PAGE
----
Chatham County's Flood Damage Prevention Ordinance (FDPO) require that all construction, additions, conversions and/or development located in areas of special flood hazard comply with certain minimum standards intended to minimize damage from floods. For example, houses and certain other structures are required to be built one foot above the 100 year base flood elevation (BFE). The FDPO also requires building permits be obtained from the Chatham County Department of Building Safety & Regulatory Services prior to construction. The FDPO and the County Stormwwater Management Ordinances have restrictions on the placement of fill in areas of special flood hazard. Chatham County's Land Disturbing Activities Ordinance (LDA) requires permits for certain land disturbing activities and requires soil erosion control–best management practices for construction even if an LDA permit is not required. To obtain a building permit, contact your building official. The Chatham County Department of Building Safety and Regulatory Services are located at 1117 Eisenhower Dr., Savannah, GA and can be reached by calling 201-4300. If you see someone working without a building permit or if you have any other questions or concerns about permits, please do not hesitate to call the number listed above.

Any substantially improved or substantially damaged home or structure must be brought up to the NFIP and County's FDPO requirements. This is known as the 50% Rule, which states if the lowest finished floor of an existing house is below the base flood elevation (BFE) plus three feet and the cost of repairs or renovations exceed the structure's Fair Market Value by more than 50%, therefore the lowest finished floor elevation must be raised or elevated to at least the BFE plus a three feet free board. In the VE, the bottom of the lowest horizontal member must be brought up to or exceed the BFE plus three feet free board. Also note that additional Chatham County floodplain requirements may apply.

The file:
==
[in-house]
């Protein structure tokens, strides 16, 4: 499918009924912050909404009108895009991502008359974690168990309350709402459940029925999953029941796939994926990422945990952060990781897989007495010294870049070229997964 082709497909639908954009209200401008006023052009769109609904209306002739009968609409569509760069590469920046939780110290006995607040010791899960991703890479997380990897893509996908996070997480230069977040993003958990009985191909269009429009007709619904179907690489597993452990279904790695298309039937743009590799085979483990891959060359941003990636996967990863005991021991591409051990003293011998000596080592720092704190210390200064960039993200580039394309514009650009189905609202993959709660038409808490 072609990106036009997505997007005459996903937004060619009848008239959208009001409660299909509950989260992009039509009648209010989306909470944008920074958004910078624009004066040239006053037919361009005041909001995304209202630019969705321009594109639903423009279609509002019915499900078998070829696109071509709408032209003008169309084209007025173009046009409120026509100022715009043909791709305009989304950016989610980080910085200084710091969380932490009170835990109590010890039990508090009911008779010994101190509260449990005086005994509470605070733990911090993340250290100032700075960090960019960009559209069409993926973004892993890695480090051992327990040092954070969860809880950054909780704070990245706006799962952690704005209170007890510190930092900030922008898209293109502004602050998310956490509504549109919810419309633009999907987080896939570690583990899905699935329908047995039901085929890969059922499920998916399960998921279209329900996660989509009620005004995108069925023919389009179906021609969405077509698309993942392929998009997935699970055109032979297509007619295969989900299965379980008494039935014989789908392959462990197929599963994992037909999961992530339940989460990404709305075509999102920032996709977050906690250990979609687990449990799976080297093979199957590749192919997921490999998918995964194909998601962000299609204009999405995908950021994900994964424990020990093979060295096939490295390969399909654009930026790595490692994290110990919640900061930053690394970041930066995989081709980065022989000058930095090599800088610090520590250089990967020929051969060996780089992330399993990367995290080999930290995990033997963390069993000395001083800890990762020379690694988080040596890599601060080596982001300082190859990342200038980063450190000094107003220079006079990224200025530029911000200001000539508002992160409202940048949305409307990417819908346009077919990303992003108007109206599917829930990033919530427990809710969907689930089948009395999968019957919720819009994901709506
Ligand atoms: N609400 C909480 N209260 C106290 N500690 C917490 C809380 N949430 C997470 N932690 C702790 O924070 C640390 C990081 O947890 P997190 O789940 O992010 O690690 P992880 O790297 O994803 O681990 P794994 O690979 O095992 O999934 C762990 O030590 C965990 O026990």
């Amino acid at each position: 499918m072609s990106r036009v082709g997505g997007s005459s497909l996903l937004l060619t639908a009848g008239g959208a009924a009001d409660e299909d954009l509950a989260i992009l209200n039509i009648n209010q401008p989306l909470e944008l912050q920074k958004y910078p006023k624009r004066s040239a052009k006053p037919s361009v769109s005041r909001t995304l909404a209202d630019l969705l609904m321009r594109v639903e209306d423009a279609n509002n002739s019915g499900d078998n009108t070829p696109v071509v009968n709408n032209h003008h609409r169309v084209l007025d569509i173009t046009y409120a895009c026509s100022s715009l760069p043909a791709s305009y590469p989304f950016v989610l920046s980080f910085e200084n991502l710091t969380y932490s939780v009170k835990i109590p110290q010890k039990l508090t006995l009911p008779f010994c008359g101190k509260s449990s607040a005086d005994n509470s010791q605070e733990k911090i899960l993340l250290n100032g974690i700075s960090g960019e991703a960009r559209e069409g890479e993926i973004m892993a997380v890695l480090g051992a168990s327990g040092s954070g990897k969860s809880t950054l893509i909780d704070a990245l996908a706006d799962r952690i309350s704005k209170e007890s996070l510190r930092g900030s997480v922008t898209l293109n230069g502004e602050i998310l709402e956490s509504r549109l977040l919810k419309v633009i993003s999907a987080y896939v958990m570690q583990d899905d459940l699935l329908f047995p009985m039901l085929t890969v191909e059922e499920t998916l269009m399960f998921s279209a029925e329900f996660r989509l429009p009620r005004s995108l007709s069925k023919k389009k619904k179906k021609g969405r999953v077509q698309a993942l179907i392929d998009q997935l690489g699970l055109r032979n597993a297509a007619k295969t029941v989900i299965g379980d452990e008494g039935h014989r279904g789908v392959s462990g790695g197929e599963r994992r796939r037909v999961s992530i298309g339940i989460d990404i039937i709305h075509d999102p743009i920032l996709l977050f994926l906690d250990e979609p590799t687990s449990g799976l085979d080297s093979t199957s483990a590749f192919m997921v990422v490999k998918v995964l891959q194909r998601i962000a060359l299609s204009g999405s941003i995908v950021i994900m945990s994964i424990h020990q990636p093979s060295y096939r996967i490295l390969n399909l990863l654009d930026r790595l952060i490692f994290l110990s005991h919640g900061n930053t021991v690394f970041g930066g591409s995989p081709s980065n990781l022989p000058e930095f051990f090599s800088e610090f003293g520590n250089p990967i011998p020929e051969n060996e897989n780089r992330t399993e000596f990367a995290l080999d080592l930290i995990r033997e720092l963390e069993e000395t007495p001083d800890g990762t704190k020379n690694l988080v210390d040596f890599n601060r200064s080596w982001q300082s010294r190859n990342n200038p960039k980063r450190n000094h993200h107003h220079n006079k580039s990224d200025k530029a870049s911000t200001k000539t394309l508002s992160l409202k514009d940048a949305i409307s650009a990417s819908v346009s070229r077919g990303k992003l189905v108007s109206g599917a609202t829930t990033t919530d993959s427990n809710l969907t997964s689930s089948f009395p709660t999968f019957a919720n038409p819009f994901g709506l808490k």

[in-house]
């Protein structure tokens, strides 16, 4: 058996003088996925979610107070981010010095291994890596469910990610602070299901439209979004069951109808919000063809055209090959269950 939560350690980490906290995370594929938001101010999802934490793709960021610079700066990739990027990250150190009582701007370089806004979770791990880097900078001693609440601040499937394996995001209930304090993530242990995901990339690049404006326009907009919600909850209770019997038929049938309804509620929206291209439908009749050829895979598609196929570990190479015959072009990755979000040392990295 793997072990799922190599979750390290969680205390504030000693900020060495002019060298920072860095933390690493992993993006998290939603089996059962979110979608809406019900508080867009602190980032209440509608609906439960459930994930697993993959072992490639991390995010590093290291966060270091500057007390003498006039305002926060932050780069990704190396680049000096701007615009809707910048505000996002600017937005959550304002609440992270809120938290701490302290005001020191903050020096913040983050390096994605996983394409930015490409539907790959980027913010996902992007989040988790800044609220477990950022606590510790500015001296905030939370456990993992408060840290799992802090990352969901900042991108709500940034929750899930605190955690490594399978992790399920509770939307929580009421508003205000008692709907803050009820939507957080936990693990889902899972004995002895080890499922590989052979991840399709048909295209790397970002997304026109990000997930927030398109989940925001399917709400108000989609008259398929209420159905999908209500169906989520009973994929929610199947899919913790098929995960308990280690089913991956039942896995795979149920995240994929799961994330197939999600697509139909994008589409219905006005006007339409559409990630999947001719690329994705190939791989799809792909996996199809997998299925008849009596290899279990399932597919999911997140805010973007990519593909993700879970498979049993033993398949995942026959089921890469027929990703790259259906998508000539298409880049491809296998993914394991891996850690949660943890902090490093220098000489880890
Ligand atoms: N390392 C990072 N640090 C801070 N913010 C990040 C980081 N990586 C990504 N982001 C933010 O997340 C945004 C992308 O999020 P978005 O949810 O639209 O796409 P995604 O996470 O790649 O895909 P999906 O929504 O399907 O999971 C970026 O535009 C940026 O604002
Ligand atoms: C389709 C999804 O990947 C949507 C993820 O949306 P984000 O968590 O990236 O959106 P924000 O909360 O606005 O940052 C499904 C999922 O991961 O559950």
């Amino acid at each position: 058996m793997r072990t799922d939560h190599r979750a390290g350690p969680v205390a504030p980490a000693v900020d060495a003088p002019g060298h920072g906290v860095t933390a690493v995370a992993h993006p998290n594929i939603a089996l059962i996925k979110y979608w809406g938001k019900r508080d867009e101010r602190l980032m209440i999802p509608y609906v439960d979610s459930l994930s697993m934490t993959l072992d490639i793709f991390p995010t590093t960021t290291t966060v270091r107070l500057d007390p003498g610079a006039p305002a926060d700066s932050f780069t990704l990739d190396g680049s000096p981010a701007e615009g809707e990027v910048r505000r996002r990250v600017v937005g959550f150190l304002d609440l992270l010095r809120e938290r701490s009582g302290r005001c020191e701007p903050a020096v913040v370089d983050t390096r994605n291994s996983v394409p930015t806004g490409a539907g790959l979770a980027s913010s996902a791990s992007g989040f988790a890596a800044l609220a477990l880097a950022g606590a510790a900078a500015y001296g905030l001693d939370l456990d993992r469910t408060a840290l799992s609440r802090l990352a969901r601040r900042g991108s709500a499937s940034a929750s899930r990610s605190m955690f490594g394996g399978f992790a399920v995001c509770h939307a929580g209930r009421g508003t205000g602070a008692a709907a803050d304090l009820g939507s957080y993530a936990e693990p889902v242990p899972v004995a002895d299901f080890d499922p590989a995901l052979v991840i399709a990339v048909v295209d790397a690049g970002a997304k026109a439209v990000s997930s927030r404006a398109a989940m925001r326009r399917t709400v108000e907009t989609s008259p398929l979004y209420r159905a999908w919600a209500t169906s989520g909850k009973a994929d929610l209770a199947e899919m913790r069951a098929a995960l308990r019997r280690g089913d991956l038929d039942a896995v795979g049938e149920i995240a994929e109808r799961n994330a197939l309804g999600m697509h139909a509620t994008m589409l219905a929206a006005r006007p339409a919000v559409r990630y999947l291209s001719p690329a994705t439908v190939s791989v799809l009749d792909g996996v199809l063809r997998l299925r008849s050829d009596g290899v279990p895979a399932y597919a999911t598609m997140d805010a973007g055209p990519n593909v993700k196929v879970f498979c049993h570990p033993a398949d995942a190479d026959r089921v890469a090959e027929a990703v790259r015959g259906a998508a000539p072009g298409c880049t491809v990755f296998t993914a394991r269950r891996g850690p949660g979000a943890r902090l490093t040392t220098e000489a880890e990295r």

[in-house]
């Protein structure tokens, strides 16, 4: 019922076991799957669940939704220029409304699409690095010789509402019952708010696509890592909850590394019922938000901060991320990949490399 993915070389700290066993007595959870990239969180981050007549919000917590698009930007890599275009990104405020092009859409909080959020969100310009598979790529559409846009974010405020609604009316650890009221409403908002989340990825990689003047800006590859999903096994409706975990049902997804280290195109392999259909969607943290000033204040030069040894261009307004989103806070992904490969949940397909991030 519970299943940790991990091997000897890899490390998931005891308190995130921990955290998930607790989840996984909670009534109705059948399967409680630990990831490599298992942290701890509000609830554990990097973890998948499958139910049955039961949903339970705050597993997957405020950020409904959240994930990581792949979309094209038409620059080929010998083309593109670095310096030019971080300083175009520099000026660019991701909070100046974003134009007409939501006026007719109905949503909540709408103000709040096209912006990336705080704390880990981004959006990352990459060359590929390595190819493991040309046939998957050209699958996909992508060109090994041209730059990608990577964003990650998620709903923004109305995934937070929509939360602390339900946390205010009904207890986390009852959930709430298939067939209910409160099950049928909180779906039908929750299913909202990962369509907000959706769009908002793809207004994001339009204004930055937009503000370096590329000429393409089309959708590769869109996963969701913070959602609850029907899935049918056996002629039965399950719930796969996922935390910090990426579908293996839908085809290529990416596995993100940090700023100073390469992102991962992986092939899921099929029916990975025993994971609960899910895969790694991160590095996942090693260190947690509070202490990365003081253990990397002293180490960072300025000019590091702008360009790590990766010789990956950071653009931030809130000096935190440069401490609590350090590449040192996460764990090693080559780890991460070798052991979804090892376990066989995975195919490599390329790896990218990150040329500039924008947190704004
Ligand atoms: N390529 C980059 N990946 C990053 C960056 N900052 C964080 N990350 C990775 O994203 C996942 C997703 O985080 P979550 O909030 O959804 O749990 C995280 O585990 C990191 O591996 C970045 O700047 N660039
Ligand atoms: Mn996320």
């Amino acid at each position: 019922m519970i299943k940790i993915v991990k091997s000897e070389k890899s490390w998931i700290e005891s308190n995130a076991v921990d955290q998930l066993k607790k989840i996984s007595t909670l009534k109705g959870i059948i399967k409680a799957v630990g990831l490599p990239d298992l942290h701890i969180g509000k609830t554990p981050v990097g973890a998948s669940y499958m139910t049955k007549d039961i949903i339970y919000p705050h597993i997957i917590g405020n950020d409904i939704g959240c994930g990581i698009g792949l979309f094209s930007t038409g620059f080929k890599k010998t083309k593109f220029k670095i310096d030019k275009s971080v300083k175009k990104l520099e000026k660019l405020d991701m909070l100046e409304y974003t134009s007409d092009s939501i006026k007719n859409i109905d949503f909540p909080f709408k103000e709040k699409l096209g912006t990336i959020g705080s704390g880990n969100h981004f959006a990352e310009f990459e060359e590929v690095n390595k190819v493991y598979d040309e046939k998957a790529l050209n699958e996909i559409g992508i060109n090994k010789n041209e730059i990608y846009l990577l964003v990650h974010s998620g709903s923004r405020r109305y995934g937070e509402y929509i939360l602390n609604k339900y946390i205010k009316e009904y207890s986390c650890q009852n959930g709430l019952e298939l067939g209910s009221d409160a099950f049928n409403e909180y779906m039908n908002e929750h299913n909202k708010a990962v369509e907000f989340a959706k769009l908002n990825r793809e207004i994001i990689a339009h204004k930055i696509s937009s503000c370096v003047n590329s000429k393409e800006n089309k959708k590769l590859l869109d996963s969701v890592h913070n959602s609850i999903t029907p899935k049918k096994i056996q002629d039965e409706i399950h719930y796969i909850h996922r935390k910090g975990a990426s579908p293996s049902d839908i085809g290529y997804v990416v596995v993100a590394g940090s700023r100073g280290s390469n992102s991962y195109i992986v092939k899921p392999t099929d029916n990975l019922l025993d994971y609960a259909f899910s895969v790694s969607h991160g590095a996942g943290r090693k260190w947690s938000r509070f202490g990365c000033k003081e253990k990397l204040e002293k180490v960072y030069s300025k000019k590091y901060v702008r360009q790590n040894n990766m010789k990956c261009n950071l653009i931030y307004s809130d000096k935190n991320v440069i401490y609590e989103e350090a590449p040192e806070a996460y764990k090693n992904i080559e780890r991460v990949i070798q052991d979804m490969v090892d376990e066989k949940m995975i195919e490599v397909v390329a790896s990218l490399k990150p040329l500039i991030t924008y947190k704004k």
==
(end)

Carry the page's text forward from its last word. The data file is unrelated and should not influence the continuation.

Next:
Never sweep or blow yard waste into the street or storm water system. This blocks the pipes and prevents water from draining. If your property is adjacent to a drainage ditch, keep the banks clear of brush and debris. Dumping in open ditches and streams is prohibited by Chatham County. To report a violation, please contact the Chatham County Public Works Dept. at 652-6840.

Review the following map to determine if you are in a low, moderate or high flood risk area. Properties located in low and moderate (Flood Zone X and X-500) flood zones are not required by FEMA to carry a flood insurance policy. However, if is recommended that all Chatham County residents have protection from flood damages. Your homeowner's policy does not provide coverage from rising flood waters. Properties located in the high flood risk zone (AE and VE flood zones) are required to carry a flood insurance policy if there is a federally backed mortgage on the property. If you need assistance in making this determination, please contact the Chatham County Department of Engineering at 652-7800. Call this office to see if you are in a flood prone area. You can also review the flood zone map at Chatham County residents should visit for additional information. If you need a Flood Zone Determination Letter, please see #2 above.